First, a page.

So the standard 60/40 S&P500/US bonds fund is effectively dead. The Vanguard funds are some of the simplest alternatives and they have a solid blend of US & Intl stocks along with US & Intl bonds. These index-based funds don’t have a value tilt since they are cap weighted and they don’t have real assets either. They also have a relatively small weighting towards emerging markets as well since the international component is cap-weighted. However, if somebody wants to tweak their portfolios a bit, they can use one of the TD or Lifestrategy funds as the core and add 5-10% each of REIT, EM, LV and/or SV index funds and a pretty complex multi-factor portfolio emerges with a very simple structure for rebalancing and very low costs. My guess is that this would have higher returns and lower volatility over a decade or more than 90% of the offerings out there with virtually no effort or costs.

  6. RW commented on Nov 1

    China and Demographics: Lessons for the Washington Post
    The end of China’s one child policy is producing an outpouring of nonsense about demographics. Nowhere is the confusion greater than in the opinion pages of the Washington Post, …

    The Post again told readers today that China faces a terrible demographic problem because of its one-child policy.

    “Even with its recent rapid economic growth, China is growing old before growing truly wealthy; its shrinking labor force will be hard-pressed to support the millions of dependent elderly.”

    To see why this is not true, we will …contrast a country with moderate productivity growth and no demographic change with a country rapid productivity growth and a rapid aging of its population. …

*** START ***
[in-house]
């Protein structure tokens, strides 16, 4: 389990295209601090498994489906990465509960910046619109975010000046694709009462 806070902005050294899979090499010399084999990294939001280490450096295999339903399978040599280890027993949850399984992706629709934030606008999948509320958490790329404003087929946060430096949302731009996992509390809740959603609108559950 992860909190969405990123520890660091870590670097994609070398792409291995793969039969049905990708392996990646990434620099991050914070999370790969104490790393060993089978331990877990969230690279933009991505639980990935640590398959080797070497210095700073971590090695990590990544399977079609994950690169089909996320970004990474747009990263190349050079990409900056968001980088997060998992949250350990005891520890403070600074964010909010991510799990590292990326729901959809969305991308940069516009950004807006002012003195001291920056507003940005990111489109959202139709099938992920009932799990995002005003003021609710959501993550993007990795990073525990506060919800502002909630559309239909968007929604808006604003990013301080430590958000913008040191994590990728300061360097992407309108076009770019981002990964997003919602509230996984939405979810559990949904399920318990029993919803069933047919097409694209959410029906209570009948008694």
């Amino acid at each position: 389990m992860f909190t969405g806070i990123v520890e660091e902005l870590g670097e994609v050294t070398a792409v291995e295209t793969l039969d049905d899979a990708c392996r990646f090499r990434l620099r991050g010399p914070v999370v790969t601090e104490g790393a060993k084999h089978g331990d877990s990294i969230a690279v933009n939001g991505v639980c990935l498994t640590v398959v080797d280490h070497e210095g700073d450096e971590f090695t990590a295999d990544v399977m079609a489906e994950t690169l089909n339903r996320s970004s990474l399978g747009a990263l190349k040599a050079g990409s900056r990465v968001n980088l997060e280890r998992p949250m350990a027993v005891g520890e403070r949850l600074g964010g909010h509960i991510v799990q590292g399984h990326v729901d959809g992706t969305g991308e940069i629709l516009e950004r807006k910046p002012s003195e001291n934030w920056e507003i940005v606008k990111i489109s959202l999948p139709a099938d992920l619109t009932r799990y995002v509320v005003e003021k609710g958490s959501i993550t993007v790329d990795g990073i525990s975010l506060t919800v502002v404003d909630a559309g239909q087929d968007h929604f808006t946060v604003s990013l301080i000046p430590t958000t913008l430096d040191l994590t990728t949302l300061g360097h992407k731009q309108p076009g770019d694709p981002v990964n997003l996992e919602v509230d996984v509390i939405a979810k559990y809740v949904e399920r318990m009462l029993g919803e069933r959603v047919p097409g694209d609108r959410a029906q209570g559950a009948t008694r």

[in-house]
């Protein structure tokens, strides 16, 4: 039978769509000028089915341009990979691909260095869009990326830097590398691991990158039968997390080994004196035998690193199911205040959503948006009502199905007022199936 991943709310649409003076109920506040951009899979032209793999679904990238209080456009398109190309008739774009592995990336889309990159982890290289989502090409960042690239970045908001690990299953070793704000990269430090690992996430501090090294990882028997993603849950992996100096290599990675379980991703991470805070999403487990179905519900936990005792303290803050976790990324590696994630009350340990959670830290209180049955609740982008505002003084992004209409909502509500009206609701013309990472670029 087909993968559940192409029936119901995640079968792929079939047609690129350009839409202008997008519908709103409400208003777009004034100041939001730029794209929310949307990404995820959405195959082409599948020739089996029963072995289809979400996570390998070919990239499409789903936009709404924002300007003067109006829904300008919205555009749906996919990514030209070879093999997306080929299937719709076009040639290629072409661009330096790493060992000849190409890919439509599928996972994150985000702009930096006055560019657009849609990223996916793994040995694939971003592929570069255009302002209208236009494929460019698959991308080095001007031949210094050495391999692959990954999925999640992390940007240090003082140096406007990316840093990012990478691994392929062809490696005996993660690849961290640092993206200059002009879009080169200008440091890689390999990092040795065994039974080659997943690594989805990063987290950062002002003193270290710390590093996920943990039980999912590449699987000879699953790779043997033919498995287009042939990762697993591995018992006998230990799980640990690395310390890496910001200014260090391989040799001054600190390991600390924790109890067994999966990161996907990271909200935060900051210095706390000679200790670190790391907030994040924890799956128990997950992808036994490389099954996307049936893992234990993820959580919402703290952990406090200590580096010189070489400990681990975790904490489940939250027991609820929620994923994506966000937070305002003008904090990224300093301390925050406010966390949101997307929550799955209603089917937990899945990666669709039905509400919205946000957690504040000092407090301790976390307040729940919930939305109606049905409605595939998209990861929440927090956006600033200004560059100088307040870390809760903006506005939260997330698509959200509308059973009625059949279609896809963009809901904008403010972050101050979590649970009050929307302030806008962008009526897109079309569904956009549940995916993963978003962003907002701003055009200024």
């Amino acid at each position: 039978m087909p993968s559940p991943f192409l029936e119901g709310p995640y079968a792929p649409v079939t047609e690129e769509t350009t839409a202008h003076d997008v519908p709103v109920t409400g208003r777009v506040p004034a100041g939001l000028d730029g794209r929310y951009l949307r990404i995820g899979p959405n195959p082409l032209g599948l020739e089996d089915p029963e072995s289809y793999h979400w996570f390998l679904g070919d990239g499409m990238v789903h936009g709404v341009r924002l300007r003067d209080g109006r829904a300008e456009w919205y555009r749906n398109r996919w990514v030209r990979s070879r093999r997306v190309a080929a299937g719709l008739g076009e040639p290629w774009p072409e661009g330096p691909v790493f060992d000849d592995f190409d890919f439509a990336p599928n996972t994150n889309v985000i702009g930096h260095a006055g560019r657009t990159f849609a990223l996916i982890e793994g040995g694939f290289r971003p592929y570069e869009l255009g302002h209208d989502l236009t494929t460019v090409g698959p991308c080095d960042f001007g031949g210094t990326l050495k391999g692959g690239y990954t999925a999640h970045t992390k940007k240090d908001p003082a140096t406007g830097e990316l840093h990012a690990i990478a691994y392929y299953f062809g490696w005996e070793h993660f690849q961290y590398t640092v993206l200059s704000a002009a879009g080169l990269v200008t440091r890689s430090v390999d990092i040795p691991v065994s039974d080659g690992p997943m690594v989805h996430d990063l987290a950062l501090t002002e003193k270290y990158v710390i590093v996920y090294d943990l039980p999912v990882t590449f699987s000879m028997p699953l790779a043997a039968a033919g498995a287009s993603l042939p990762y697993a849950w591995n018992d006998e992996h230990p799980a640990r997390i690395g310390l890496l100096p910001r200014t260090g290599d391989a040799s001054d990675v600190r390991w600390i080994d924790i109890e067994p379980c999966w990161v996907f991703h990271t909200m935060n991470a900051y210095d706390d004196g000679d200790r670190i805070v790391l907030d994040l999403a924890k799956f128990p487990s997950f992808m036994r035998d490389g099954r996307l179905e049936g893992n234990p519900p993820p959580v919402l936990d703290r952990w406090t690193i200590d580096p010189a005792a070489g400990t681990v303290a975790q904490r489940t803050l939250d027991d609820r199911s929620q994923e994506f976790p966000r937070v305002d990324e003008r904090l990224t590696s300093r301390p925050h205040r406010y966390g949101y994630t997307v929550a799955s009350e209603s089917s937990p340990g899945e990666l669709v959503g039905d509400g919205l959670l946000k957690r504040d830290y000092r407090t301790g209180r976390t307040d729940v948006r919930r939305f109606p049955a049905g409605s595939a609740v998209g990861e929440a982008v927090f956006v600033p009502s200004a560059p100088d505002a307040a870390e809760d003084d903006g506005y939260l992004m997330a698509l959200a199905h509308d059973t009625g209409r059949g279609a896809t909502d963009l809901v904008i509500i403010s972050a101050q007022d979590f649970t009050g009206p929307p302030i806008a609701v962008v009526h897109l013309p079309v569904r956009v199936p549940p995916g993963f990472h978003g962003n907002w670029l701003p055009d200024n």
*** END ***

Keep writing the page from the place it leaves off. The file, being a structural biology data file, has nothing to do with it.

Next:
NB: The Washington Post is the official mouth organ of the Very Serious People so it needs to be understood that this macroeconomic ‘confusion’ about China is simply another editorial manifestation of the core argument for even more cuts in the social safety net of the United States. What’s that you say, you didn’t know the latest budget agreement included another cut in Social Security? Boehner may have been the front man but there’s not much chance incoming House Speaker Ryan would have approved any deal that didn’t give him a scalp.

    • rd commented on Nov 1

      I believe demographics are very important for long-term economic trends. However, the USA, Canada, and a handful of other countries have a huge advantage because these countries have been formed by assimilating immigrants from all over the globe for centuries now. “Old World” societies like China, Japan, and many European countries don’t have that option because their self is defined by their past.

      As a result, we have the capacity for adjusting our demographics, almost in real-time, by simply modifying immigration quotas. Very few other countries can do that without creating enormous social disruption.

    • RW commented on Nov 1

      Certainly. Over the long run national demographics are important in assessing the probability of GDP growth rate and nations successful in assimilating immigrants are more likely to do better in that regard. However the same could be said of nations with stronger productivity growth because It does not take as many workers to reach the same output.